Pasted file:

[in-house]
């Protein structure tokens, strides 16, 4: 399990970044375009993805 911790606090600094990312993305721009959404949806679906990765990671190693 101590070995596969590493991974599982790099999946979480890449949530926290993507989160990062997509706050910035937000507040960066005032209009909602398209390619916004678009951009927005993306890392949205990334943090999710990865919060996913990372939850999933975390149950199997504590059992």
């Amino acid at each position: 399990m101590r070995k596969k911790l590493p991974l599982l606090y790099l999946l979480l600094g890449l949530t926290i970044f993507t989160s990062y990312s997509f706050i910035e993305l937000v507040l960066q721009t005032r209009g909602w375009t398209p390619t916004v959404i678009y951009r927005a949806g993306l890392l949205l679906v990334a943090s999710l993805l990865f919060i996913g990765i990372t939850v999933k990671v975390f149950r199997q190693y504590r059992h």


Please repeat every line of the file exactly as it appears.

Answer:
[in-house]
């Protein structure tokens, strides 16, 4: 399990970044375009993805 911790606090600094990312993305721009959404949806679906990765990671190693 101590070995596969590493991974599982790099999946979480890449949530926290993507989160990062997509706050910035937000507040960066005032209009909602398209390619916004678009951009927005993306890392949205990334943090999710990865919060996913990372939850999933975390149950199997504590059992």
């Amino acid at each position: 399990m101590r070995k596969k911790l590493p991974l599982l606090y790099l999946l979480l600094g890449l949530t926290i970044f993507t989160s990062y990312s997509f706050i910035e993305l937000v507040l960066q721009t005032r209009g909602w375009t398209p390619t916004v959404i678009y951009r927005a949806g993306l890392l949205l679906v990334a943090s999710l993805l990865f919060i996913g990765i990372t939850v999933k990671v975390f149950r199997q190693y504590r059992h």